This pandemic has opened our eyes to the precariousness of life

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By Stuart Clark |


The initial shock of how serious this Pandemic could be, has now worn off, and although a few have never taken it seriously and some just want it to be over and return to their previous life, millions around the world, understand, that not only is it not over, but subsequent waves could follow, as well as  consequential poverty, hunger and, potentially conflict.

There is a growing comprehension that what has happened with the pandemic could be much worse. It has kicked in a human survival instinct and a new insight into what populations and governments are willing to do, when they must.

And for those who still do not believe the peril humanity is in because of global warming, the fresh air, and clear skies in our cities is at least making them listen to the warnings.


There are around 80 facilities across the world working on a Vaccine and although governments will be implementing various approaches to the lockdown and reopening of economies and societies, there is a clear understanding that only mass vaccination can eradicate the virus completely.

In the UK, Sarah Gilbert, a professor of vaccinology at Oxford University, is leading a team with one of the best chances of creating a vaccine by the end of Autumn. Her focus and clarity have been welcomed by citizens across the world. She has provided real hope where politicians have failed. But she is clear that although they can create a vaccine they do not, and we do not, in the UK, have the capacity to produce the quantities needed to carry out the mass vaccination programmes that are crucial. In Europe, we must look to Belgium, France and Germany to do that.

In order to deliver mass testing in populations, governments must engage with business as they don’t have the capacity to do this on their own. That same engagement can then be used for delivering a vaccine. It would be wrong for governments to rely on apps for contact tracing which many will do.


The cooperation and collaboration that has taken place across the scientific community has been inspiring and instructive to governments, business and industry. The results that can be achieved when working together, instead of in competition with each other is being recognised by many.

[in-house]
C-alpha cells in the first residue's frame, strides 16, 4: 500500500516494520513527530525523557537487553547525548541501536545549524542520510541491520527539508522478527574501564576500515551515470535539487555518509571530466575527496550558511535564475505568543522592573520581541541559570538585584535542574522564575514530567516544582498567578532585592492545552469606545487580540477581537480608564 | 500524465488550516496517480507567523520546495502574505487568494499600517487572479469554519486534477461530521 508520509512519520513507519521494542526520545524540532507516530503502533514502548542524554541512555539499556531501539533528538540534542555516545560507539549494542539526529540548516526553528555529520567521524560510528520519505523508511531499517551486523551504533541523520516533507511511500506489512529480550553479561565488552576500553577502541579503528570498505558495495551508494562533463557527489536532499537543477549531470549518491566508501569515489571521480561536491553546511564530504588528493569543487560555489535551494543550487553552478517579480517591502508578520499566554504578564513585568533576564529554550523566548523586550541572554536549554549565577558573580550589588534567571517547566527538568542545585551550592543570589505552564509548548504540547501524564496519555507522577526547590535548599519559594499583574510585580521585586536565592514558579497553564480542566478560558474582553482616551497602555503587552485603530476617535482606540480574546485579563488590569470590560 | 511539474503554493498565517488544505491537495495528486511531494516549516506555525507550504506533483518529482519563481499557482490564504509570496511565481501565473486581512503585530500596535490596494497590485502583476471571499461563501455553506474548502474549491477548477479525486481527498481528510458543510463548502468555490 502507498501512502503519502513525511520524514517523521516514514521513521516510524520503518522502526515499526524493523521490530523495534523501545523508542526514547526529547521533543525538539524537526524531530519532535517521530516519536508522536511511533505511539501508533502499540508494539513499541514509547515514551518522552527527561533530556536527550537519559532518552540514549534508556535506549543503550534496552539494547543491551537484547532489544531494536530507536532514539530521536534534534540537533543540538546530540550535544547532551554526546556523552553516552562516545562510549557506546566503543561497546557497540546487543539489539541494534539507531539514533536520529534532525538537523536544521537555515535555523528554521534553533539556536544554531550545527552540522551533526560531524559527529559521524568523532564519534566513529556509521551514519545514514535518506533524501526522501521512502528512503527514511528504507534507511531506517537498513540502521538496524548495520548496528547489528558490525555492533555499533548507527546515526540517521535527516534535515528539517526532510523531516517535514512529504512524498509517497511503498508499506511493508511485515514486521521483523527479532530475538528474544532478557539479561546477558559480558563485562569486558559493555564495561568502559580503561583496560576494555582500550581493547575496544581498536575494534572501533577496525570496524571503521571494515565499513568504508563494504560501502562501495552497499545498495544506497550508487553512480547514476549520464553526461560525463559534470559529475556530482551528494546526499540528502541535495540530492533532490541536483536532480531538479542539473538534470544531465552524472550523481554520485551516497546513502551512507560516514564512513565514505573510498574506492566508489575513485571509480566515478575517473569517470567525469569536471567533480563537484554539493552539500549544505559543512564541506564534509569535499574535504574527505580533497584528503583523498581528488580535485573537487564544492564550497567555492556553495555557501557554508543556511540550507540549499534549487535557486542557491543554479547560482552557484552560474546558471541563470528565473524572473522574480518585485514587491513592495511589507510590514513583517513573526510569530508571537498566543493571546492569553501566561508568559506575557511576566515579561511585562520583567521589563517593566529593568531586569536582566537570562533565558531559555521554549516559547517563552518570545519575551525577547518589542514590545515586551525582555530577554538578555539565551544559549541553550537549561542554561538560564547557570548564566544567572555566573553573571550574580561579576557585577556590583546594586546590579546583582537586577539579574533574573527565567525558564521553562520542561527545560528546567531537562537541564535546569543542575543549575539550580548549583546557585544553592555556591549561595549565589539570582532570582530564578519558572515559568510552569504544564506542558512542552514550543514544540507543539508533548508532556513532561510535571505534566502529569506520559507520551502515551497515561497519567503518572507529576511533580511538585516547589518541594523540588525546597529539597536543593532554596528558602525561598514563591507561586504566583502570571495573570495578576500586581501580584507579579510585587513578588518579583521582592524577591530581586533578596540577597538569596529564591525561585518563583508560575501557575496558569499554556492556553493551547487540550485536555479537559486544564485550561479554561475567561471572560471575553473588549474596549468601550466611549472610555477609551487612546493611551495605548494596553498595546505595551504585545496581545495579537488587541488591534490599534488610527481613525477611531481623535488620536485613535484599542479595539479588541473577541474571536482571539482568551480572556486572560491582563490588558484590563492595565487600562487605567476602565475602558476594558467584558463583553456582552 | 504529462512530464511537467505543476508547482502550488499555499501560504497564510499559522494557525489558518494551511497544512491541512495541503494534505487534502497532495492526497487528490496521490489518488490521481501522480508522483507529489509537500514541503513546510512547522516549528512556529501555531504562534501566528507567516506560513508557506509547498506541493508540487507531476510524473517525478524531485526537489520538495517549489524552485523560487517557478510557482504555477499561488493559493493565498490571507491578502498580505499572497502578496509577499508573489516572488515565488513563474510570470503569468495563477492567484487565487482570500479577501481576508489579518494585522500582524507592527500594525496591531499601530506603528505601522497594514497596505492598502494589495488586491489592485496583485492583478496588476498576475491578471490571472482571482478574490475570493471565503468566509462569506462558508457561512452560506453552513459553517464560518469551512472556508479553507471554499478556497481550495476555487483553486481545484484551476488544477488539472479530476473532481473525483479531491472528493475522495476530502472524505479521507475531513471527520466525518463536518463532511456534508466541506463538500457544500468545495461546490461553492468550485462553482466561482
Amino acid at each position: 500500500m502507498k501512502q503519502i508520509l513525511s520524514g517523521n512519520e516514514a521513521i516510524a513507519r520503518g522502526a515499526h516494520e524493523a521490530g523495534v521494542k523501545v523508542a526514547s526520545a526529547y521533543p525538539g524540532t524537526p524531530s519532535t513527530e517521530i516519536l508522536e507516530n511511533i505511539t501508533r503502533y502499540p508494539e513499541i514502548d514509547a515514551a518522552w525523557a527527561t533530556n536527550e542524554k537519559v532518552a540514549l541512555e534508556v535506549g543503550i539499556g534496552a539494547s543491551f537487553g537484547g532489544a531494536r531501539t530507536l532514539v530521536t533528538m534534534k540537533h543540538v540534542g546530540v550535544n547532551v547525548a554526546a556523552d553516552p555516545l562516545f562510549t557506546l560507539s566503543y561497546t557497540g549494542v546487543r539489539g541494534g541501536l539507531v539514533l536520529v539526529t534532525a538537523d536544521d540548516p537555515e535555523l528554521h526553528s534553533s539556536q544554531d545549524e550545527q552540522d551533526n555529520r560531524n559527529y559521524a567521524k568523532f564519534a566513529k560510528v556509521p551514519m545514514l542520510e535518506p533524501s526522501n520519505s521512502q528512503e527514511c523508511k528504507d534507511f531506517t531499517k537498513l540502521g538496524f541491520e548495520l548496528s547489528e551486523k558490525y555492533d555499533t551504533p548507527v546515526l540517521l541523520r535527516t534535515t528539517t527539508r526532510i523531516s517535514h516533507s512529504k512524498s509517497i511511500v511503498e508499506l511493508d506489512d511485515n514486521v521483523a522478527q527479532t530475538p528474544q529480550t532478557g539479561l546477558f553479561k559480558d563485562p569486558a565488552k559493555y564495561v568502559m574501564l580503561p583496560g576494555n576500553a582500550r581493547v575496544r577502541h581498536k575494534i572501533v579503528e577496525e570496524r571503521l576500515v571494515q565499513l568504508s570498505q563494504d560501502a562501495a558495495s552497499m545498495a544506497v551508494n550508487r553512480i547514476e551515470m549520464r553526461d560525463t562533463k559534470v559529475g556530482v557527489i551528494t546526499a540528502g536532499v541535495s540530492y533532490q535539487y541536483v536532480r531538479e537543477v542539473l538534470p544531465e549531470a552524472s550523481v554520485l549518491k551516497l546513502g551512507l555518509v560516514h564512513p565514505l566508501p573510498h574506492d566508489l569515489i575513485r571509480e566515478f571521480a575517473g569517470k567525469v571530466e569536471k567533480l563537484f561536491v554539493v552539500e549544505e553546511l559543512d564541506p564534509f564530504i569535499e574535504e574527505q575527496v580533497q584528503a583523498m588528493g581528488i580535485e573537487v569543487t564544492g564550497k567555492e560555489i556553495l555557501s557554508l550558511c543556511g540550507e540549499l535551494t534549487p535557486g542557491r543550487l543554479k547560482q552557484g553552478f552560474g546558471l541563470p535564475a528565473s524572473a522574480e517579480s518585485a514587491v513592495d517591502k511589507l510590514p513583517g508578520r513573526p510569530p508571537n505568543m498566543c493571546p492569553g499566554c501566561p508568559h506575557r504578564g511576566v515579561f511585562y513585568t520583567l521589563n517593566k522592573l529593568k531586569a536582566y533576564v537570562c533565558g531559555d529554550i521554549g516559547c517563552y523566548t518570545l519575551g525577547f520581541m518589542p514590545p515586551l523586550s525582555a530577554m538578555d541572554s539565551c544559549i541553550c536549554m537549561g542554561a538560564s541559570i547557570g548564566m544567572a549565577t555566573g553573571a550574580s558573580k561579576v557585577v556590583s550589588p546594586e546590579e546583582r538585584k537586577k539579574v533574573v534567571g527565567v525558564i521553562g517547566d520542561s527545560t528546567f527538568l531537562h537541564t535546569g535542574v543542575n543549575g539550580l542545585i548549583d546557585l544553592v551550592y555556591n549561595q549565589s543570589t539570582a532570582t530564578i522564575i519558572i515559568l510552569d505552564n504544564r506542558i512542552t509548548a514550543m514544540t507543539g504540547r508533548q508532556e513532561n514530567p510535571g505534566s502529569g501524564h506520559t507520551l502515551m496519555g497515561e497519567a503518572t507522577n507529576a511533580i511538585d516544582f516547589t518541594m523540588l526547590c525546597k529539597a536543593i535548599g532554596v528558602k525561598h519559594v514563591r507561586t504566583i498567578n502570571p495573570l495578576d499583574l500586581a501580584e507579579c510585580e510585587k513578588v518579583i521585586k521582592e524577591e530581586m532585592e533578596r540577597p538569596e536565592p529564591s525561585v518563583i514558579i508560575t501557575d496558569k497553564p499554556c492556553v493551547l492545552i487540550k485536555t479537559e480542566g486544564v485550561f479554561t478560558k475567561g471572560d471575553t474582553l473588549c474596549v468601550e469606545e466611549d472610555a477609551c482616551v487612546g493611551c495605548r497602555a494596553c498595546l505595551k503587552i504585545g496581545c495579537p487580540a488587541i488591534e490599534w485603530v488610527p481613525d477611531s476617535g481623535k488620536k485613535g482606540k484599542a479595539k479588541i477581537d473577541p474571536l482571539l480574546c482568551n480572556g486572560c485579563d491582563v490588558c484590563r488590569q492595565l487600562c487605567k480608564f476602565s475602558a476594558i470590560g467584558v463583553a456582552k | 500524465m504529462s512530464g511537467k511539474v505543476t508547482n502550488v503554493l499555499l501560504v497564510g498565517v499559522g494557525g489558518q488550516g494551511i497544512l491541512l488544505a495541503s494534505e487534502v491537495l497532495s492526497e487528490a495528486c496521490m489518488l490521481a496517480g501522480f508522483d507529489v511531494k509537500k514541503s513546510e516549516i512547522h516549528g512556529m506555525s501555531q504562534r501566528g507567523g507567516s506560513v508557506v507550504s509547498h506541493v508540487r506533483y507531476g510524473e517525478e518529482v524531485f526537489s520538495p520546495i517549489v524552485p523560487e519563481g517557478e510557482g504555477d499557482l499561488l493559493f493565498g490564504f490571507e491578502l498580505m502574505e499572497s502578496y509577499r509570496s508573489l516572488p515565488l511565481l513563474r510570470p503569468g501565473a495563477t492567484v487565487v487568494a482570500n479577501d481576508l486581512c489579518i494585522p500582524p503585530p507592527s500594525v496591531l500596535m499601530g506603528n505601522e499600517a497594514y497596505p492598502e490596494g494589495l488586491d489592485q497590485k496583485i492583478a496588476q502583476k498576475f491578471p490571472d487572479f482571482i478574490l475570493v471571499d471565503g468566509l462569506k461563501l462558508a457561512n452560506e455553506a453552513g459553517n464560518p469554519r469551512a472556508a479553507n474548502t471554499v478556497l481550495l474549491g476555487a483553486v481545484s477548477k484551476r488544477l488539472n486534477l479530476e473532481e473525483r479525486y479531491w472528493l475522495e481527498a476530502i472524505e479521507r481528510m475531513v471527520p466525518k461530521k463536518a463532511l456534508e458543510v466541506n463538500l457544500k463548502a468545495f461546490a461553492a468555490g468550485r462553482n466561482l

The EU now understands that their current system of intergovernmentalism fails when national leaders who hold the power have to make decisions in a national context which is ultimately where their accountability lies, leaving the EU leaders looking powerless and slow to respond. Later efforts to address this have failed to alleviate the growing perception that European solidarity in economic terms, cannot be relied on.

In the same light, the UN and its institutions are unable to perform, because of the reliance on National government leaders. They lack clear mandates, and veto power of the five permanent members of the UN security council often renders it toothless.

At the recent Seminar of the ERBD (European Bank for Reconstruction and Development) Gordon Brown spoke about international cooperation being key to tackling the ensuing global economic crisis. This kind of cooperation is not only possible, it is vital, and we must support it, as governments themselves will run out of money without this coordinated global approach from world banks.


All around the world we have seen the necessity for Federalist government structures. Most notably in Europe. The European Union must transform itself into the Federal Europe that was envisioned by Churchill and others following the second world war, and if it proves unreformable, then we must start again. Creating a Eurozone which included member states who were not ready to join prevented others from joining, and ultimately proved catastrophic for those who were not ready. Eurobonds are now the only way out, but at what cost. To many Europeans the EU has become an issuer of regulations, too easily dismissed, and used as a scapegoat for national government failings instead of the key component and backbone it should be to all national governments. The Federal Government should be as well understood and recognised as the local council.